Ivan Bogatyy Entrepreneur. Previously @GoogleResearch 2014–2018, @Stanford CS/SCPD, Moscow State U mathematics. firstname.lastname@example.org
From HackerNoon, April 10:
By now everyone has heard of CryptoKitties, a cute game that went viral to the point of overloading the whole Ethereum network. This is the inside story behind how we made $107K investing in CryptoKitties and briefly set the record for the largest sale ever (currently second-largest). Later, we made ~$8K running an automated arbitrage bot. While playing the speculation game at the height of the mania was exciting, the bot was fairly technically involved and will be interesting to people who want to learn blockchain engineering in general.
Founder Cat #4, the main protagonist of the story.
As I was toying with my Ethereum smart contracts on a regular Saturday night (December 2), something was clearly off: transactions were stuck and took much longer than usual to confirm. A quick investigation showed there were 10–20 times more pending transactions than usual, and many of them were going to the same mysterious address, 0x06012..66d. This is how I first learned of the now-famous CryptoKitties game.
Investment thesisNext morning I called Oleg, a close buddy who runs a top crypto hedge fund in Russia to discuss this unusual phenomenon. While the CryptoKitties game was merely a curiosity for me, Oleg immediately spotted a lucrative investment opportunity. First, we were clearly among the earlier entrants. Second, the game looked like it had all the precursors of going viral, similar to Pokemon Go, and was in the early stage of a hockey stick explosion.
Now the question was, which Kitties should we buy? The marketplace offered 4 ways to sort Kitties: cheapest first, most expensive first, newest first, oldest first (note: the website had been redesigned since). The first 3 options are clearly transient: you can always put a cheaper, more expensive, or a newer Kitty on the market. Oldest, however, is like diamonds: forever. Thus we decided to buy single-digit Founder Cats, despite their already hefty price tags: somebody just snatched them at
25 ETHand re-listed the lineup at
$25K), with Founder Cat #1 trading even higher at
Oleg bought Founder Cats #4, #6, #8 at
50 ETHeach (
$25Kat the time), and I put up
$5Kfor a 20% equity stake in Founder Cat #4. We were pretty optimistic about the mania and re-listed the Kitties at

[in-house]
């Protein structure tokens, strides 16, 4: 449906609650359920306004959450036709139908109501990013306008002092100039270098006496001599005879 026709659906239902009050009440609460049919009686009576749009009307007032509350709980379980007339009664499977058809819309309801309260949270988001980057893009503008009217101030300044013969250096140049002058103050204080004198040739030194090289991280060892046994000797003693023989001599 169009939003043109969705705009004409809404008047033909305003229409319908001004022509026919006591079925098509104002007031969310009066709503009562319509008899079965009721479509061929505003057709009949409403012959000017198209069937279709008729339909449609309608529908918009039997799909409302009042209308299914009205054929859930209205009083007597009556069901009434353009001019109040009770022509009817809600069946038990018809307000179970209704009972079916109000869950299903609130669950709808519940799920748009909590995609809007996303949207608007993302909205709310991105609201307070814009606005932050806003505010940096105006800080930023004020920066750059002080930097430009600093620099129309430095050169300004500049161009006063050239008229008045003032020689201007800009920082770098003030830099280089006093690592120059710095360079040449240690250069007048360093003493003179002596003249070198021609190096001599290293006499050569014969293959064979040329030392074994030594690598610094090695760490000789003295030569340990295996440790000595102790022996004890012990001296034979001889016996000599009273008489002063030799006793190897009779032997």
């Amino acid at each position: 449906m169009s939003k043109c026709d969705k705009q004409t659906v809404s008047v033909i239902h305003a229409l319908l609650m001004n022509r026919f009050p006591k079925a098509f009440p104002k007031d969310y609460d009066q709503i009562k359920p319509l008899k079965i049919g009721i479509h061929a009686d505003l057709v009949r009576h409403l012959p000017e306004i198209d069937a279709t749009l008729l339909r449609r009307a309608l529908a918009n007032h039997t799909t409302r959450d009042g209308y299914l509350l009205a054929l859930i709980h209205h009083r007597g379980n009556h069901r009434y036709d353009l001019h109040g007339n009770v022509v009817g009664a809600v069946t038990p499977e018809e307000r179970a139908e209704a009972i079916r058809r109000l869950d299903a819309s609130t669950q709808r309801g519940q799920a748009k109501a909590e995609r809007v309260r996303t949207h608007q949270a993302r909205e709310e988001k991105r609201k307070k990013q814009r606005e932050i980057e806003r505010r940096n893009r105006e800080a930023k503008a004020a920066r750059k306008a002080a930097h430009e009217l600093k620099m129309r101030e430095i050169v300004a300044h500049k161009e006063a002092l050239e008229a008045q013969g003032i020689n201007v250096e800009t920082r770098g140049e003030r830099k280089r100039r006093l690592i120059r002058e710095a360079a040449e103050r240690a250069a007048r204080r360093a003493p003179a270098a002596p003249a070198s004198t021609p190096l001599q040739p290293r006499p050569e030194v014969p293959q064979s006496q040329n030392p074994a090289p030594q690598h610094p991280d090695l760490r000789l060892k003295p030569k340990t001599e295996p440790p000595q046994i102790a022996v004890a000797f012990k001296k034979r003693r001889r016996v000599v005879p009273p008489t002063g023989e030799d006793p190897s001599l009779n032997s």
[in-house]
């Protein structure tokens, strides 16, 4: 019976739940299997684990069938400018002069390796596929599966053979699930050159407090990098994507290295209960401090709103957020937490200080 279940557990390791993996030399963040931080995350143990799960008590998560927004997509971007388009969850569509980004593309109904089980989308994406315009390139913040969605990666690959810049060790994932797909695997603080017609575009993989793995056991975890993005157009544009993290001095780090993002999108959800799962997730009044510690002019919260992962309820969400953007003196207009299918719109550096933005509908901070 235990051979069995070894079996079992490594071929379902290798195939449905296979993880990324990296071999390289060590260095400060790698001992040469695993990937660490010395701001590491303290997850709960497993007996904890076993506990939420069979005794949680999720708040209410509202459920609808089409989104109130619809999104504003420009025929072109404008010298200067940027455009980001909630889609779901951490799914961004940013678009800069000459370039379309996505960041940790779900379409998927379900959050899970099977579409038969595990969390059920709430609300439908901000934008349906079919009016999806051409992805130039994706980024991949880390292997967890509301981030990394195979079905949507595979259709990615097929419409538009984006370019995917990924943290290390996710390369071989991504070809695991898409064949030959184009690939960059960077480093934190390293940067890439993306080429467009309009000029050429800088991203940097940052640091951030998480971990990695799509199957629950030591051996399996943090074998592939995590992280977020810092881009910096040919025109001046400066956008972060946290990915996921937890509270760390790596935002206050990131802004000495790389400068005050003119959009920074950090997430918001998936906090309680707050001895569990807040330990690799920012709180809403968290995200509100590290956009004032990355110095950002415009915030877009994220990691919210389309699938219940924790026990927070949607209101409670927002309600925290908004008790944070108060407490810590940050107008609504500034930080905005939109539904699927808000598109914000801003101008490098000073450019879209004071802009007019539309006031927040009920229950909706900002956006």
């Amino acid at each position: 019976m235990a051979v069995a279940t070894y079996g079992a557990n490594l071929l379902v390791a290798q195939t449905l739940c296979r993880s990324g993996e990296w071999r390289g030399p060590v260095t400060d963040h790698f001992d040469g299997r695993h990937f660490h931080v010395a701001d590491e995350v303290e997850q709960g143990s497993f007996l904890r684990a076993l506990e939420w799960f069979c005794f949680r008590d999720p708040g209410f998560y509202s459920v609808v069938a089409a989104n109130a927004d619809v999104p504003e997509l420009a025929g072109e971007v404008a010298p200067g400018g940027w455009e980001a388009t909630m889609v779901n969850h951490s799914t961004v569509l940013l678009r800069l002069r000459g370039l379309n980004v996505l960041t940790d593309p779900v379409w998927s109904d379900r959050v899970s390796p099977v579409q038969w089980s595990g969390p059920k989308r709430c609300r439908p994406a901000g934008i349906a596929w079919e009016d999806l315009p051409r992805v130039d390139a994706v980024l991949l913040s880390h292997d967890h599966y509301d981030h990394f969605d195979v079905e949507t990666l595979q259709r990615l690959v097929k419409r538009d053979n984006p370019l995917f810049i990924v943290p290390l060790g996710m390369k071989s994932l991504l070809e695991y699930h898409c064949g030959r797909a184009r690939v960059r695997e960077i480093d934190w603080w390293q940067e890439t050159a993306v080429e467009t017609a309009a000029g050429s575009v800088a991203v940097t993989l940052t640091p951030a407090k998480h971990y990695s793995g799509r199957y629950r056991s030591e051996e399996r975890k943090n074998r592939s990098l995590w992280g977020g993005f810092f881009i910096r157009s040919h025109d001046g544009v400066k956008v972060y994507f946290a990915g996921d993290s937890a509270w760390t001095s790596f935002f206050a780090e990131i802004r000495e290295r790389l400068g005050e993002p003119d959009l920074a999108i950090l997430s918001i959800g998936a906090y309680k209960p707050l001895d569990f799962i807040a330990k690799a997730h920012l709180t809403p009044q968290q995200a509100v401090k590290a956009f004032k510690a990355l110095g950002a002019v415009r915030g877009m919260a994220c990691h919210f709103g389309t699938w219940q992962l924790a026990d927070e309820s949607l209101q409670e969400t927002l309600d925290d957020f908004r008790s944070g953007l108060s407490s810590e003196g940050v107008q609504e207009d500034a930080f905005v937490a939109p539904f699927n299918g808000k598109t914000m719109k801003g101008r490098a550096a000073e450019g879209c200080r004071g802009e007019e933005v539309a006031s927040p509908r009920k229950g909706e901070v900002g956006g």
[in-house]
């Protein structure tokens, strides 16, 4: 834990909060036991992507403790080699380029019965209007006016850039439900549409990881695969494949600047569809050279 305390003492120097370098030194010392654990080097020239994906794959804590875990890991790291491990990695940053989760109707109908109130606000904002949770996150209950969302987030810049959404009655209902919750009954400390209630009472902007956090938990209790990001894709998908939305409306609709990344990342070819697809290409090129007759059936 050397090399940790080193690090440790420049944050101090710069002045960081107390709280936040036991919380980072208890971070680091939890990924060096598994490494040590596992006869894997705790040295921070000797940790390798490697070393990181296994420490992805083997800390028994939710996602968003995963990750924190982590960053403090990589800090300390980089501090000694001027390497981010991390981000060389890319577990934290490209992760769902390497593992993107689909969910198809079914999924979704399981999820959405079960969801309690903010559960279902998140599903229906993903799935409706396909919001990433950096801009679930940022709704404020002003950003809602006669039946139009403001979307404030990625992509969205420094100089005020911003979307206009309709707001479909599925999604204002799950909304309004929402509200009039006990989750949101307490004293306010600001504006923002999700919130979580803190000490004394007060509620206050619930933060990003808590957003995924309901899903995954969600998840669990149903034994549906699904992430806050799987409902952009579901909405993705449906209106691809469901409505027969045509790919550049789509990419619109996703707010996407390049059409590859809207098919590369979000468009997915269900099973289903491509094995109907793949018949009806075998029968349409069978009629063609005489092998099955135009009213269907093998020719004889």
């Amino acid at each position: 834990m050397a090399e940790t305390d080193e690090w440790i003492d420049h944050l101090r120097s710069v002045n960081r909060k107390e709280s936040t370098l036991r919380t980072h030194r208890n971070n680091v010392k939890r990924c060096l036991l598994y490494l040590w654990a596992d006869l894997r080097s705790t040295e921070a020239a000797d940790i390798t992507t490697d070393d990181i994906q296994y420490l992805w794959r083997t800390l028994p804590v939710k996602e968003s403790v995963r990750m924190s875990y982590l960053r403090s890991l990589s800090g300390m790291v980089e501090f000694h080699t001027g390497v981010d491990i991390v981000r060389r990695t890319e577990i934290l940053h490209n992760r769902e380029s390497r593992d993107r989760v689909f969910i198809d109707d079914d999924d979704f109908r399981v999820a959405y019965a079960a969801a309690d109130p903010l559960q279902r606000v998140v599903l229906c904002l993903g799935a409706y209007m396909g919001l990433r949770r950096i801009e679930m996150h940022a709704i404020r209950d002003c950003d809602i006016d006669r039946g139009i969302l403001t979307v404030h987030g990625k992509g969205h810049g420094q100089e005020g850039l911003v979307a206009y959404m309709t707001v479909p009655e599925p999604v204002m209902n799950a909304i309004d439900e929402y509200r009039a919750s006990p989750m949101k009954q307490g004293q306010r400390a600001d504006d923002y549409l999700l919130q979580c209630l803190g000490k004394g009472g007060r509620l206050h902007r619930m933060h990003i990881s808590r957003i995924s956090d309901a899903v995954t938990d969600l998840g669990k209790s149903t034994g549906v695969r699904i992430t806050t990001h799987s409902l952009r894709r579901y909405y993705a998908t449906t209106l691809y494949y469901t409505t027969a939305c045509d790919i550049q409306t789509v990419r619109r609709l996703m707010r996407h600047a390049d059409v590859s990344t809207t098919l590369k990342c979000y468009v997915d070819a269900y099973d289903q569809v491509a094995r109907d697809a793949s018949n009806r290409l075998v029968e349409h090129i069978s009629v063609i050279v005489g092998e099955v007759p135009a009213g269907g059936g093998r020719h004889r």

250 ETH, 5x the purchase price.
As a side-note, we wasted about an hour because of posting a low gasPrice, and had to reinstall MetaMask (at the time it did not have the “resend transaction with increased gasPrice” feature — it was added right after). Lesson learned: if you’re making a
$25Kpurchase, do not try to save
Right after hanging up on the call I considered the chances that this was going to be my personal record yet for the most ridiculous way to waste
$5K. Probably pretty high.
The subtle art of exiting the topOver the next days (December 2–5), the game entered the viral explosion phase. Given the addictiveness, it was pretty hard to focus on anything else. Clearly, the craze was not going to last: the game mechanics were way simpler than say Pokemon Go, with just two functions available, either buy or breed them to produce new ones. We assumed it could last for a couple weeks tops, so it was important to formulate a rational exit strategy in advance and stick to it.
Google Trends for “cryptokitties”. The breakdown by country is very interesting as well.
We used three metrics. First, Google Trends for “CryptoKitties” showed how frequently people Googled information about the game, which is a pretty good leading indicator of interest. Second, GasGuzzlers shows the top gas-consuming smart contracts on the network and the share of gas they consume (for CryptoKitties it was ~4% when we entered and ~20% at peak popularity). Third, we watched the market conditions and the prices of recent sales on a very nicely built app, https://kittysales.herokuapp.com....MORE